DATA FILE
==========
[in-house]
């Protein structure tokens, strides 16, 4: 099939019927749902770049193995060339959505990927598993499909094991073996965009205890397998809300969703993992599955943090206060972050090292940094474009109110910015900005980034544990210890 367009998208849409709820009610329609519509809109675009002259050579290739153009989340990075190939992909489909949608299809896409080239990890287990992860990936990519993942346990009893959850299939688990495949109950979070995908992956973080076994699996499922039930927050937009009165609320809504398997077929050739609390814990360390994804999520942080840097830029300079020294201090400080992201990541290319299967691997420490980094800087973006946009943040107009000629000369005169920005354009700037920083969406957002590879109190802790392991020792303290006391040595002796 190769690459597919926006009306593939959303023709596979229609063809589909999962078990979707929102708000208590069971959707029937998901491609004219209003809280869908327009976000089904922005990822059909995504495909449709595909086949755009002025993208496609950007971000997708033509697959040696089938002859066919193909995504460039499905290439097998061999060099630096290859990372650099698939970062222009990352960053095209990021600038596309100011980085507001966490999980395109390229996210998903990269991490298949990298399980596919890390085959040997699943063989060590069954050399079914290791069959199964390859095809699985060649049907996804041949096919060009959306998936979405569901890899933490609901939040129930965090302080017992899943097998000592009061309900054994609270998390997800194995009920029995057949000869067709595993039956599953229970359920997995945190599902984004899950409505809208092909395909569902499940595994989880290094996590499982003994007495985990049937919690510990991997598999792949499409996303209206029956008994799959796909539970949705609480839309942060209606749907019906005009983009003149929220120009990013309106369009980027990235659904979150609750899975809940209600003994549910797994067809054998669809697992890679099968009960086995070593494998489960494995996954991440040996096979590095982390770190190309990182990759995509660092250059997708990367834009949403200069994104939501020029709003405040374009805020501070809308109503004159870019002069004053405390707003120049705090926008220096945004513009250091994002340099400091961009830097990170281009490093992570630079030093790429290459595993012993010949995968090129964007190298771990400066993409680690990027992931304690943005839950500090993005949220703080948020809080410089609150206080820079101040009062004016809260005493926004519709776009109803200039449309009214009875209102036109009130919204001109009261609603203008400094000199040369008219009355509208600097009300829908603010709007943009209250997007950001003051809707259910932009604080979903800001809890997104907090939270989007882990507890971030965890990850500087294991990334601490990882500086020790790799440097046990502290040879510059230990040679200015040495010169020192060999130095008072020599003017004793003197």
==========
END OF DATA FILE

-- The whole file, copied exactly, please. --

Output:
[in-house]
């Protein structure tokens, strides 16, 4: 099939019927749902770049193995060339959505990927598993499909094991073996965009205890397998809300969703993992599955943090206060972050090292940094474009109110910015900005980034544990210890 367009998208849409709820009610329609519509809109675009002259050579290739153009989340990075190939992909489909949608299809896409080239990890287990992860990936990519993942346990009893959850299939688990495949109950979070995908992956973080076994699996499922039930927050937009009165609320809504398997077929050739609390814990360390994804999520942080840097830029300079020294201090400080992201990541290319299967691997420490980094800087973006946009943040107009000629000369005169920005354009700037920083969406957002590879109190802790392991020792303290006391040595002796 190769690459597919926006009306593939959303023709596979229609063809589909999962078990979707929102708000208590069971959707029937998901491609004219209003809280869908327009976000089904922005990822059909995504495909449709595909086949755009002025993208496609950007971000997708033509697959040696089938002859066919193909995504460039499905290439097998061999060099630096290859990372650099698939970062222009990352960053095209990021600038596309100011980085507001966490999980395109390229996210998903990269991490298949990298399980596919890390085959040997699943063989060590069954050399079914290791069959199964390859095809699985060649049907996804041949096919060009959306998936979405569901890899933490609901939040129930965090302080017992899943097998000592009061309900054994609270998390997800194995009920029995057949000869067709595993039956599953229970359920997995945190599902984004899950409505809208092909395909569902499940595994989880290094996590499982003994007495985990049937919690510990991997598999792949499409996303209206029956008994799959796909539970949705609480839309942060209606749907019906005009983009003149929220120009990013309106369009980027990235659904979150609750899975809940209600003994549910797994067809054998669809697992890679099968009960086995070593494998489960494995996954991440040996096979590095982390770190190309990182990759995509660092250059997708990367834009949403200069994104939501020029709003405040374009805020501070809308109503004159870019002069004053405390707003120049705090926008220096945004513009250091994002340099400091961009830097990170281009490093992570630079030093790429290459595993012993010949995968090129964007190298771990400066993409680690990027992931304690943005839950500090993005949220703080948020809080410089609150206080820079101040009062004016809260005493926004519709776009109803200039449309009214009875209102036109009130919204001109009261609603203008400094000199040369008219009355509208600097009300829908603010709007943009209250997007950001003051809707259910932009604080979903800001809890997104907090939270989007882990507890971030965890990850500087294991990334601490990882500086020790790799440097046990502290040879510059230990040679200015040495010169020192060999130095008072020599003017004793003197």